Editorial: Summer Budget Blockbuster

March 30, 2017

President Trump declared at the end of February that his 2018 budget will bring a “historic increase in defense spending to rebuild the depleted military of the United States of America.” While this is welcome news for those who have watched the Air Force suffer through years of insufficient funding, Trump’s budget ideas immediately came under attack from all sides.

Some immediately noted the increase fell well short of a promised 10 percent boost. Trump proposed increasing DOD’s budget from $584 billion approved for 2017 to $603 billion next year—a three percent rise. (The 10 percent figure was measured against sequestration limits, a budget ceiling that remains the law of the land but has been bypassed every year since 2013.)

Meanwhile, nondefense spending would be cut by the same $54 billion defense was slated to receive. Budget offsets smartly prevent huge deficit increases, but the money would be pulled from other departments. This will be spending Trump criticized in the past, which will bring fire from the left. For example, “the President is surrendering America’s leadership in innovation, education, science, and clean energy,” claimed House Minority Leader Rep. Nancy Pelosi (D-Calif.).

The State Department could see its funding slashed by 30 percent, a troubling cut. Without effective diplomacy and development programs, the US would increasingly rely on the military to solve overseas problems—when they are more expensive, difficult, and deadly. As Defense Secretary James N. Mattis told lawmakers when he led US Central Command, “If you don’t fund the State Department fully, then I need to buy more ammunition.”

Defense hawks blasted DOD’s increase as too meager. “We can and should do more than this level of funding will allow,” said Rep. Mac Thornberry (R-Texas), House Armed Services Committee chairman. “The administration will have to make clear which problems facing our military they are choosing not to fix.”

Sen. John McCain (R-Ariz.), Senate Armed Services Committee chairman, added, “A defense budget of $640 billion is required in Fiscal Year 2018 as a first step toward restoring military readiness, rebuilding our military, and reshaping our forces for the realities of 21st century warfare.” If enacted, $640 billion really would be a 10 percent year-to-year increase.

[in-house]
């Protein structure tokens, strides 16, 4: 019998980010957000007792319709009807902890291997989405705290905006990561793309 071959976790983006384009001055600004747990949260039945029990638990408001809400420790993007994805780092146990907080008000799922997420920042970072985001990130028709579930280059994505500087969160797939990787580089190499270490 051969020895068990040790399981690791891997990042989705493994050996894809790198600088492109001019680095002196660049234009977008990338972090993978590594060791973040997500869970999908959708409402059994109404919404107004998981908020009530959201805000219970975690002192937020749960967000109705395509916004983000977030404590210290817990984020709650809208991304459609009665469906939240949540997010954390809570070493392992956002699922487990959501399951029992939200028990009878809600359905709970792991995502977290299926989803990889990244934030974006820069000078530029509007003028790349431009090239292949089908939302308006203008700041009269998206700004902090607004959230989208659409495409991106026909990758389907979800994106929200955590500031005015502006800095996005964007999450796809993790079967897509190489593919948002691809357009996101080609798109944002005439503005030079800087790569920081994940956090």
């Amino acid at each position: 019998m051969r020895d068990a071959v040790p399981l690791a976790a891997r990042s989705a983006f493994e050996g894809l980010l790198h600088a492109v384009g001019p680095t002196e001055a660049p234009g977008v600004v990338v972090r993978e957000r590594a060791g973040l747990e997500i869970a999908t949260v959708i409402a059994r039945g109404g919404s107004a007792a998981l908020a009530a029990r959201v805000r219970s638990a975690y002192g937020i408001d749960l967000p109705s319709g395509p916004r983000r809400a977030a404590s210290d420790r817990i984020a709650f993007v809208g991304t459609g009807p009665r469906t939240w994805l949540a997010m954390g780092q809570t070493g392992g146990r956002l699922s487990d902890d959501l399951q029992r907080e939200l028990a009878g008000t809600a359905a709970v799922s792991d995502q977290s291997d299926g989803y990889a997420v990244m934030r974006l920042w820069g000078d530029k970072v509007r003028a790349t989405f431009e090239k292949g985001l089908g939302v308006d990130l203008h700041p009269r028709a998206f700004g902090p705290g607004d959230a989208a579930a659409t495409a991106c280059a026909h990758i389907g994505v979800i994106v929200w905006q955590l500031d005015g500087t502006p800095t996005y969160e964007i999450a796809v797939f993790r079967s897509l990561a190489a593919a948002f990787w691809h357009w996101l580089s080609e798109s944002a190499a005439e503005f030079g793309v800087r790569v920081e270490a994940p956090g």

When a budget increase does come, where does the money go? Trump has criticized NATO, said US allies must pay more for their defense or risk losing US protection, and has downplayed the Russian threat. Other top defense officials have said essentially the opposite.

“It is not clear to me why we would need 355 ships if our foreign policy says we are going to reduce our commitments around the world and let allies do more for their own defense,” Center for Strategic and International Studies budget guru Todd Harrison told The New York Times. “If you want to build a military more suited to deter Russia and China than to deter terrorists, it is a very different capability that you want to buy.”

The administration is just now embarking on new national security strategy and nuclear posture reviews. Do not expect them to recommend an Air Force that does any less for the nation.

A three percent budget increase does not suddenly yield improved counterterrorism skills, better high-end capabilities, rebuilt readiness, and increased end strength. It is, at best, a down payment. How the money is spent is critically important—it cannot go to pork barrel projects, pet programs, across the board increases, or (worst of all) long-term unfunded mandates.

At AFA’s March Air Warfare Symposium in Orlando, Fla., top USAF officials touted manpower. Acting Air Force Secretary Lisa S. Disbrow cited personnel shortfalls in “maintainers, pilots, acquisition and contracting personnel, cyber experts, and software coders” as part of the reason the service must grow from 317,000 airmen to 350,000—just to fill empty positions. The nuclear enterprise still needs strengthening, and remotely piloted aircraft positions remain undermanned.

Modernization requirements are also diverse. The F-35 strike fighter, KC-46 tanker, and B-21 bomber are at different acquisition stages, but must stay on schedule or be accelerated if possible. The ICBM fleet and nuclear command and control infrastructure need replacement. There are severe weapons shortages to address. The JSTARS battle management aircraft needs recapitalization, and USAF needs to take a hard look at buying an inexpensive light attack aircraft.

This summer’s budget battles will be intense and emotional, as competing philosophies are debated in public. But even after the administration and Congress agree on the totals and where the dollars come from, they can’t just throw money at defense. The nation must still get the Air Force budget right.